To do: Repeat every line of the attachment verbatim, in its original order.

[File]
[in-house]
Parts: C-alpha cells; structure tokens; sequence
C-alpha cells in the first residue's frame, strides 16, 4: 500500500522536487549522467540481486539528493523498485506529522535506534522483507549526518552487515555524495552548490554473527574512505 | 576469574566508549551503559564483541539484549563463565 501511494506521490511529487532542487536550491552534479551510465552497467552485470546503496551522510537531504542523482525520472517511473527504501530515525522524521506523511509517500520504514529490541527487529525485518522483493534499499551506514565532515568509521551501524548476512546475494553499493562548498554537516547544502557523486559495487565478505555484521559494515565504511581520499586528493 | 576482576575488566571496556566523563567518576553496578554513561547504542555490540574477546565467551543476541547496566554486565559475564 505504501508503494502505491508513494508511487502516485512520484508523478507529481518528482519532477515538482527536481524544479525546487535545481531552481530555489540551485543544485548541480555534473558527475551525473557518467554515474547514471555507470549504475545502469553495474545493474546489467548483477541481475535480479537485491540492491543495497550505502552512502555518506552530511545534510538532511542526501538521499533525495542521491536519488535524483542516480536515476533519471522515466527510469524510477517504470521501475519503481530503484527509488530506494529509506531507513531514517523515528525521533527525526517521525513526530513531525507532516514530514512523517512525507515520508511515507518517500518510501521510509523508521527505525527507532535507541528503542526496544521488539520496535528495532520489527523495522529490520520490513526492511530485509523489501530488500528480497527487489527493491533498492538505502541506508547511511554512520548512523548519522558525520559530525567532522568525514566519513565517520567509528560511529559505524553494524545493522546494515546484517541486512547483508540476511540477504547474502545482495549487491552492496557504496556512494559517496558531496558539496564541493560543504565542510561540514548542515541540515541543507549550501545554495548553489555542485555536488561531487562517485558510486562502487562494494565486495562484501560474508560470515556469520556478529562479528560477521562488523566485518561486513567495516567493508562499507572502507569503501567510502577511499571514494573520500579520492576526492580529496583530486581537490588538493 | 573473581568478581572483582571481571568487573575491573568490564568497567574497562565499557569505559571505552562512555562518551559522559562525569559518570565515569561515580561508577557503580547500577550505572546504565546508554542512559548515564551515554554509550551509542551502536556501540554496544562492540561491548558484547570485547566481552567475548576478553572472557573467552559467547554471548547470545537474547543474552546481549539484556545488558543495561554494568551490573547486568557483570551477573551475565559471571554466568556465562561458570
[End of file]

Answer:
[in-house]
Parts: C-alpha cells; structure tokens; sequence
C-alpha cells in the first residue's frame, strides 16, 4: 500500500522536487549522467540481486539528493523498485506529522535506534522483507549526518552487515555524495552548490554473527574512505 | 576469574566508549551503559564483541539484549563463565 501511494506521490511529487532542487536550491552534479551510465552497467552485470546503496551522510537531504542523482525520472517511473527504501530515525522524521506523511509517500520504514529490541527487529525485518522483493534499499551506514565532515568509521551501524548476512546475494553499493562548498554537516547544502557523486559495487565478505555484521559494515565504511581520499586528493 | 576482576575488566571496556566523563567518576553496578554513561547504542555490540574477546565467551543476541547496566554486565559475564 505504501508503494502505491508513494508511487502516485512520484508523478507529481518528482519532477515538482527536481524544479525546487535545481531552481530555489540551485543544485548541480555534473558527475551525473557518467554515474547514471555507470549504475545502469553495474545493474546489467548483477541481475535480479537485491540492491543495497550505502552512502555518506552530511545534510538532511542526501538521499533525495542521491536519488535524483542516480536515476533519471522515466527510469524510477517504470521501475519503481530503484527509488530506494529509506531507513531514517523515528525521533527525526517521525513526530513531525507532516514530514512523517512525507515520508511515507518517500518510501521510509523508521527505525527507532535507541528503542526496544521488539520496535528495532520489527523495522529490520520490513526492511530485509523489501530488500528480497527487489527493491533498492538505502541506508547511511554512520548512523548519522558525520559530525567532522568525514566519513565517520567509528560511529559505524553494524545493522546494515546484517541486512547483508540476511540477504547474502545482495549487491552492496557504496556512494559517496558531496558539496564541493560543504565542510561540514548542515541540515541543507549550501545554495548553489555542485555536488561531487562517485558510486562502487562494494565486495562484501560474508560470515556469520556478529562479528560477521562488523566485518561486513567495516567493508562499507572502507569503501567510502577511499571514494573520500579520492576526492580529496583530486581537490588538493 | 573473581568478581572483582571481571568487573575491573568490564568497567574497562565499557569505559571505552562512555562518551559522559562525569559518570565515569561515580561508577557503580547500577550505572546504565546508554542512559548515564551515554554509550551509542551502536556501540554496544562492540561491548558484547570485547566481552567475548576478553572472557573467552559467547554471548547470545537474547543474552546481549539484556545488558543495561554494568551490573547486568557483570551477573551475565559471571554466568556465562561458570